No one was shocked when the US launched airstrikes in Syria against the Islamic State in Iraq and Syria (ISIS) on Monday. But there was a surprise twist: American warplanes and cruise missiles also hit al-Qaeda targets in Syria, specifically targeting the Khorasan sub-group that allegedly is planning attacks on the West.
In all likelihood, the Obama administration is worried that al-Qaeda stands to gain from American strikes against ISIS — and if they're not worried about this, they should be. If you weaken ISIS, the other powerful jihadi group in Syria could step into its place.
Regardless of how much effort Obama puts into bombing Khorasan, al-Qaeda may very well emerge the biggest winner from America's new war in Syria . Here's why.
ISIS and al-Qaeda are at war with one another
In order to understand how al-Qaeda could emerge as the winner from Obama's strikes in Syria, you need to understand the way in which al-Qaeda and ISIS are waging war against each other. For the most part, it's not a hot war, though the groups fought openly in Syria in 2013 (ISIS won pretty handily). It's principally a war for ideological and political control over the global Islamist movement, and the weapons are recruits, resources, and reputation.
And there's a decade of historical tension here. ISIS used to be al-Qaeda in Iraq, but al-Qaeda's Iraq branch (AQI) and the central al-Qaeda leadership were at odds for almost the entire war, as AQI resented al-Qaeda's attempts to control the war effort against America and its allies in Iraq. In 2006, AQI decided to declare a caliphate in Iraq — that's where the name ISIS originally comes from. Al-Qaeda leadership, correctly, thought this was destined to fail, and their relations fell to a historic low point. In early 2014, when ISIS was formally breaking off from al-Qaeda, it openly waged war on Jabhat al-Nusra, al-Qaeda's Syria branch. Thousands died in the fighting, which, by all accounts, ISIS won.
Moreover, both groups claim to be the one true leader of the global jihadi movement. There can be only one divinely sanctioned caliphate for all true Muslims. Both groups say they're its avatar and are competing for the same recruits, allegiance from other violent Islamist groups, funding, clerical supporters, and the like.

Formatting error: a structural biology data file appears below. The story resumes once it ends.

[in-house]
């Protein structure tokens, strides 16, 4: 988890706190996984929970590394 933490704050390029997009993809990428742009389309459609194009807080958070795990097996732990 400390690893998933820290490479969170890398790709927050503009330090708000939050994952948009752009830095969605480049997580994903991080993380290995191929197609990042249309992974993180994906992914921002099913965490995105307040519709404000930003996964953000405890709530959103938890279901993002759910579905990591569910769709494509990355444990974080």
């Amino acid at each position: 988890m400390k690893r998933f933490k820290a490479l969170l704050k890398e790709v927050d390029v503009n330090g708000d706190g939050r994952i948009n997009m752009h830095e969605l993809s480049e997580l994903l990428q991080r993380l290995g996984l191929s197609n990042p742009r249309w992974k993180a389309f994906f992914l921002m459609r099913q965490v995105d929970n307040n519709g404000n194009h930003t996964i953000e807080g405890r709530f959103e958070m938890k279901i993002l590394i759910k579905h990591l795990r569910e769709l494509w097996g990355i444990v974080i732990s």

In the short term, there's no doubt ISIS has the momentum.
"They're drawing the largest number of foreign fighters; they're drawing the largest pile of resources right now," says Clint Watts, a senior fellow at the Foreign Policy Research Institute. "In my mind, they're very close to having won."
ISIS's loss in Syria is al-Qaeda's gain
American strategists quite rightly recognize that ISIS can't be pushed out of its territory by airpower alone. The US strategy rises or falls on the ability of CIA-trained, American-armed Syrian rebels fighting on the ground.
It's an open question whether this plan will successfully drive ISIS back. But let's imagine it really does. Who wins? There's a very, very strong case that it's al-Qaeda.
First, and most importantly, Jabhat al-Nusra, the al-Qaeda branch, has friends among the allegedly moderate Syrian rebels. "In general, ISIS' M.O. is 'there's someone with weapons, we're fighting them," explains Daveed Gartenstein-Ross, a senior fellow at the Foundation for the Defense of Democracies. "Nusra is a very different organization. It's much more embedded with other rebel groups. It works well with moderates, as well as extremists."
Take, for instance, Nusra's recent maneuvers in the south of Syria. According to the Washington Institute for Near East Policy's Andrew Tabler, Nusra is currently engaged in a campaign with several other rebel groups to to "relieve the rebel pocket southwest of Damascus" besieged by Bashar al-Assad. That's not typical ISIS behavior, to say the least.